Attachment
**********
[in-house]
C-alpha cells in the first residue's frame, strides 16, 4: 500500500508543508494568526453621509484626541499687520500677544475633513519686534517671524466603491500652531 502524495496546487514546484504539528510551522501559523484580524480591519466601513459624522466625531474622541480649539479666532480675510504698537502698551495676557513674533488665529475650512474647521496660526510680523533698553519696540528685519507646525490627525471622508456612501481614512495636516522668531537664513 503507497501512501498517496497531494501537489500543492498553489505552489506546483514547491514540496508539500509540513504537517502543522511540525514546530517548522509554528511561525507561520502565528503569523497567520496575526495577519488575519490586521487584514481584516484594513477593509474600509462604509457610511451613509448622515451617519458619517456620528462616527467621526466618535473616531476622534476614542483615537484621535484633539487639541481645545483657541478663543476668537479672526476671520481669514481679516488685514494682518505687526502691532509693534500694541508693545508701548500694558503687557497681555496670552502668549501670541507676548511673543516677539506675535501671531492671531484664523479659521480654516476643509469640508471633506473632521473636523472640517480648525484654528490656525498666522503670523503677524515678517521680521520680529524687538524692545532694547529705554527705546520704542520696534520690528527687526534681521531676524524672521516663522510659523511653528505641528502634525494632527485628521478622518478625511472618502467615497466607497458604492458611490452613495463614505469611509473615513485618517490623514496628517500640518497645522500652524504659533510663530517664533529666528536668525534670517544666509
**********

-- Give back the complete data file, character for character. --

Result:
[in-house]
C-alpha cells in the first residue's frame, strides 16, 4: 500500500508543508494568526453621509484626541499687520500677544475633513519686534517671524466603491500652531 502524495496546487514546484504539528510551522501559523484580524480591519466601513459624522466625531474622541480649539479666532480675510504698537502698551495676557513674533488665529475650512474647521496660526510680523533698553519696540528685519507646525490627525471622508456612501481614512495636516522668531537664513 503507497501512501498517496497531494501537489500543492498553489505552489506546483514547491514540496508539500509540513504537517502543522511540525514546530517548522509554528511561525507561520502565528503569523497567520496575526495577519488575519490586521487584514481584516484594513477593509474600509462604509457610511451613509448622515451617519458619517456620528462616527467621526466618535473616531476622534476614542483615537484621535484633539487639541481645545483657541478663543476668537479672526476671520481669514481679516488685514494682518505687526502691532509693534500694541508693545508701548500694558503687557497681555496670552502668549501670541507676548511673543516677539506675535501671531492671531484664523479659521480654516476643509469640508471633506473632521473636523472640517480648525484654528490656525498666522503670523503677524515678517521680521520680529524687538524692545532694547529705554527705546520704542520696534520690528527687526534681521531676524524672521516663522510659523511653528505641528502634525494632527485628521478622518478625511472618502467615497466607497458604492458611490452613495463614505469611509473615513485618517490623514496628517500640518497645522500652524504659533510663530517664533529666528536668525534670517544666509